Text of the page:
Inc.com columnist Alison Green answers questions about workplace and management issues–everything from how to deal with a micromanaging boss to how to talk to someone on your team about body odor.
Here’s a roundup of answers to five questions from readers.
1. How to get team buy-in for an unpopular change
I am coming into a position that has experienced a large amount of turnover. First, a long-time employee retired, then they had several different managers who did not work out, then I was hired. The employees have told me that they feel overworked and under-appreciated, and I have heard the dreaded “I don’t get paid enough for this” more than once. My employees seem to like me as I listen to their concerns, but my employer has told me that a change the staff has fought against in the past is coming whether they like it or not (the addition of a duty that they are afraid will take up a significant amount of their time) and I need to smooth that transition and ensure staff buy-in.
Do you have advice for dealing with unpopular workplace changes?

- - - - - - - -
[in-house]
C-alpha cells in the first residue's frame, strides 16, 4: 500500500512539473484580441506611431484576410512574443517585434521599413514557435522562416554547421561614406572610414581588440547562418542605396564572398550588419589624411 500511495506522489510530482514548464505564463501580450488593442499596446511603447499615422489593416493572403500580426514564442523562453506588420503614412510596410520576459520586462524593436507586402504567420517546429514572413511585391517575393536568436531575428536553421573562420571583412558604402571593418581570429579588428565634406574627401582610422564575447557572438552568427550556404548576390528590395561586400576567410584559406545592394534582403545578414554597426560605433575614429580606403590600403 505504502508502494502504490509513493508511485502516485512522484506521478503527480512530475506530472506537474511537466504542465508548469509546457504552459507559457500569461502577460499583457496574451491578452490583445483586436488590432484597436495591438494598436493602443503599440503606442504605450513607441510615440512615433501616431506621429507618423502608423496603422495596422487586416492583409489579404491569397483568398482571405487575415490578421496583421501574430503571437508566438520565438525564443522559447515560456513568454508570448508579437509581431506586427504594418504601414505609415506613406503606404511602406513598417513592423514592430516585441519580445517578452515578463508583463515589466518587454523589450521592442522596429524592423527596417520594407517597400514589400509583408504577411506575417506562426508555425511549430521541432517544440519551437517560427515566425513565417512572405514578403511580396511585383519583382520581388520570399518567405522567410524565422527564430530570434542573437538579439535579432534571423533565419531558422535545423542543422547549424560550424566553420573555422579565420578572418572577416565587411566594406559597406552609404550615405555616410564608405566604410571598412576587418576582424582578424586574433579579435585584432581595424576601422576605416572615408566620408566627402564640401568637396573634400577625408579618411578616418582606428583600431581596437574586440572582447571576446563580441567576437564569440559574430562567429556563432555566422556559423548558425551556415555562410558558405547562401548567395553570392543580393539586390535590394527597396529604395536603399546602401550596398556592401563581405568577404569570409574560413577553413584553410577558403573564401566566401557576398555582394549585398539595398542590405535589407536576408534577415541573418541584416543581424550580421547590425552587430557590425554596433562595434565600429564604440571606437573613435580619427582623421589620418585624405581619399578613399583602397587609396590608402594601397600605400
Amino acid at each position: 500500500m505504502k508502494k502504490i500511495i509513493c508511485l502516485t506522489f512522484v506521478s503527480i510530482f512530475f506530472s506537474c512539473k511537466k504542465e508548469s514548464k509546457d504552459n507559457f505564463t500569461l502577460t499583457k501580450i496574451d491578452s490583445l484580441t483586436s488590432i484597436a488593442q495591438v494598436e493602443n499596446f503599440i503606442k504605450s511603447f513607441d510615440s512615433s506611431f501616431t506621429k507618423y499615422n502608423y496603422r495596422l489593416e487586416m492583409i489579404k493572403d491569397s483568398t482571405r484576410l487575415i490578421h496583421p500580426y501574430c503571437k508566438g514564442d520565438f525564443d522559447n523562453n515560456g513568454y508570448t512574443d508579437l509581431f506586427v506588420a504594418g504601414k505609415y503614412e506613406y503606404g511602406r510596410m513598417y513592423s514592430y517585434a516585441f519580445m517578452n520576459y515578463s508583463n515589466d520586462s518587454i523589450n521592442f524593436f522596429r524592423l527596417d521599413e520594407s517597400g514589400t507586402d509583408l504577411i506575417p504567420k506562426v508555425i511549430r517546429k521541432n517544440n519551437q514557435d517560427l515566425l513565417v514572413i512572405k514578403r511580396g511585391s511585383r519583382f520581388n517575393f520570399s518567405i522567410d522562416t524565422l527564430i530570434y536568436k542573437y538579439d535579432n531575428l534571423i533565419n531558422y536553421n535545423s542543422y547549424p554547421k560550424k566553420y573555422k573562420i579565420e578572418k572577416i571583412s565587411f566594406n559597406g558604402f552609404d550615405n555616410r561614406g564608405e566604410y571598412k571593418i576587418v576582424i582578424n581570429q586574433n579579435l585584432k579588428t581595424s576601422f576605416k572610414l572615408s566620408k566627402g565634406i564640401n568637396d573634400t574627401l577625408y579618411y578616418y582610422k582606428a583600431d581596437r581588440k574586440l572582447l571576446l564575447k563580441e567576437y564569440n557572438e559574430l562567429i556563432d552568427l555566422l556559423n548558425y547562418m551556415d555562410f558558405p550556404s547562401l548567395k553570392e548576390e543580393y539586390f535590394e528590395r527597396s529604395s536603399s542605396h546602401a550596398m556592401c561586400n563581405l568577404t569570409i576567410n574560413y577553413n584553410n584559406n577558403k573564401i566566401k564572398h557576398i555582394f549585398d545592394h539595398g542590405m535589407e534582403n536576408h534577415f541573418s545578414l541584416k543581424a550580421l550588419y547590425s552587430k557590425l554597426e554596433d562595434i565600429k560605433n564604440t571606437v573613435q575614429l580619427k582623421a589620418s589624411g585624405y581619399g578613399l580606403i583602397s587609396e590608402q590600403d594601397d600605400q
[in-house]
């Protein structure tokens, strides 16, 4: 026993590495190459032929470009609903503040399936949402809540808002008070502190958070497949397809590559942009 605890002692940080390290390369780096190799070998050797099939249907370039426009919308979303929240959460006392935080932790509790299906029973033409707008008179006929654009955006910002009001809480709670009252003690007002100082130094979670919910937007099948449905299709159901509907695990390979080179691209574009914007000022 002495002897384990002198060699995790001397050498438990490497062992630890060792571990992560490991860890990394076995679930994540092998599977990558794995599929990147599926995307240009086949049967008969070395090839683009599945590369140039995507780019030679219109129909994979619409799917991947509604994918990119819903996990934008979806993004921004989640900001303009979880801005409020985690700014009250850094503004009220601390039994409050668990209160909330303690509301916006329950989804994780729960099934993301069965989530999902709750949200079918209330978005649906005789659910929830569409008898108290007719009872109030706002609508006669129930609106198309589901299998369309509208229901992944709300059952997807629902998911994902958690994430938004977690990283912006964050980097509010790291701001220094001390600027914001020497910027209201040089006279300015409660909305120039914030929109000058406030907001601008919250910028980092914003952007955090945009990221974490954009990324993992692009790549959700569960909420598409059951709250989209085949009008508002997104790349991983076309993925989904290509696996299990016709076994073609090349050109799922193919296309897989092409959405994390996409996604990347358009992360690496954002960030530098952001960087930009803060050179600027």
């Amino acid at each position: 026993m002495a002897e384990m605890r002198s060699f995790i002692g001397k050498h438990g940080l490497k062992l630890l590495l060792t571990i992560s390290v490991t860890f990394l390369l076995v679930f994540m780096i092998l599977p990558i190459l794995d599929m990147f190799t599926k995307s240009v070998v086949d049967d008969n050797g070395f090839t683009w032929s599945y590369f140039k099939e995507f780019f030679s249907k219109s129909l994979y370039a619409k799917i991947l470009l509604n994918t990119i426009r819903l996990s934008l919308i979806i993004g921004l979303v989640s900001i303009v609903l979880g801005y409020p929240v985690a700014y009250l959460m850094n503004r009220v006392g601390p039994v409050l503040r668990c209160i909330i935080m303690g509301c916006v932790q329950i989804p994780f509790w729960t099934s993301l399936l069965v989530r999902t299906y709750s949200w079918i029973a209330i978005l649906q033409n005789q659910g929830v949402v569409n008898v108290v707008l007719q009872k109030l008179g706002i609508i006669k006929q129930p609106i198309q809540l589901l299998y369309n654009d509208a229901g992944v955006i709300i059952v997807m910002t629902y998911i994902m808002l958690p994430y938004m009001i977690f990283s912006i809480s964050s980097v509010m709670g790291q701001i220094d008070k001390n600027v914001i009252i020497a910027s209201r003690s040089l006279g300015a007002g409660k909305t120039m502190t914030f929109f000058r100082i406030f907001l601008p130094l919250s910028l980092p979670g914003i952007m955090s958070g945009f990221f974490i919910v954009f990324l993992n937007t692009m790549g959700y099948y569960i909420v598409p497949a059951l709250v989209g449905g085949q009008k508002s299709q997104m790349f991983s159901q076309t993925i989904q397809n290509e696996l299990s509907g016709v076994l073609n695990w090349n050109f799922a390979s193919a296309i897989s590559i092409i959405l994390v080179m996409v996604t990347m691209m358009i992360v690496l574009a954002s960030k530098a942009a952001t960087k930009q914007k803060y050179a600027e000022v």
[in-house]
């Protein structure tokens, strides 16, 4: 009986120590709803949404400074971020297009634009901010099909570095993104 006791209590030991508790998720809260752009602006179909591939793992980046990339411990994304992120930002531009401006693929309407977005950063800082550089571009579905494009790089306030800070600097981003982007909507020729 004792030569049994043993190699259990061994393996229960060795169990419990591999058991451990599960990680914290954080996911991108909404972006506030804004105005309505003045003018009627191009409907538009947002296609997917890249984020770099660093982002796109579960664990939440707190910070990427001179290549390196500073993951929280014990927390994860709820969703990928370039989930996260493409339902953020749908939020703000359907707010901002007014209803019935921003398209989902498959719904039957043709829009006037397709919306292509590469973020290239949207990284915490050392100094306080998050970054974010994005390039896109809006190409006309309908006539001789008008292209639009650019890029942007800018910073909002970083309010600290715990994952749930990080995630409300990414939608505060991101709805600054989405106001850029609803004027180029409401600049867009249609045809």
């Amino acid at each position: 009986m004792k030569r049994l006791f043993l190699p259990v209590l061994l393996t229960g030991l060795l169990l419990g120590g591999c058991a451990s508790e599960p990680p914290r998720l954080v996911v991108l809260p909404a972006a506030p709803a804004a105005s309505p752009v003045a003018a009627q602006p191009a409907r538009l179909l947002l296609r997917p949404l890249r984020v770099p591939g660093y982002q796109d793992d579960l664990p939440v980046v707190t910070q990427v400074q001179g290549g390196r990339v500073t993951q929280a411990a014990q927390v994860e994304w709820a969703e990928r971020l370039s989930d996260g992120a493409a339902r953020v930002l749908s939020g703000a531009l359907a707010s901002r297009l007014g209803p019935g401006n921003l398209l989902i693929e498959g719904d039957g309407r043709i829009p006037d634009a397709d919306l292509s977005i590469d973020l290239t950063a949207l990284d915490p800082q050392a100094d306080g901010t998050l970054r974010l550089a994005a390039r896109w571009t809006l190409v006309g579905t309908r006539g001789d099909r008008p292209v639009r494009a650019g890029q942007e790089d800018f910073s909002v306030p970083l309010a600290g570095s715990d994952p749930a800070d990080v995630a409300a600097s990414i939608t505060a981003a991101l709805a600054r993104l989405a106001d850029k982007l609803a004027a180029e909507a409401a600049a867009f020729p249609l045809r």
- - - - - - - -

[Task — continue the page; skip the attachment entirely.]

You can’t necessarily ensure staff buy-in, but you can try for it. The keys are to let people know that their input was heard and appreciated but that ultimately the decision was X, to be transparent about why the decision was made, and to be open about how their concerns about X will be handled.
For example: “I know a lot of you felt strongly that taking on X would be too time-consuming. I made sure that Jane and Bob understood those concerns, and in particular shared your points about Y and Z. While they understood those concerns, they ultimately concluded that we’re the only place X can land right now, since Marketing and Sales are both swamped with the summer launch. So we’re going to take on X and try to make it work. However, we’ll keep a close eye on how it goes, and if Y or Z do become a problem, come talk to me and we’ll figure out how to handle it.”
(Of course, then you really need to do that last part.)
2. Did I make a mistake by reprimanding my direct report’s employee?
I’m in a senior management position at my workplace and I supervise a handful of managers. One of these managers (Sarah) is currently dealing with a challenging employee (Ava). Ava has started having lengthy, loud personal conversations in the open office area, which is a problem. Sarah has addressed this with Ava several times. I have zero problems with how Sarah has been handling the situation, but Ava doesn’t seem to be getting the message.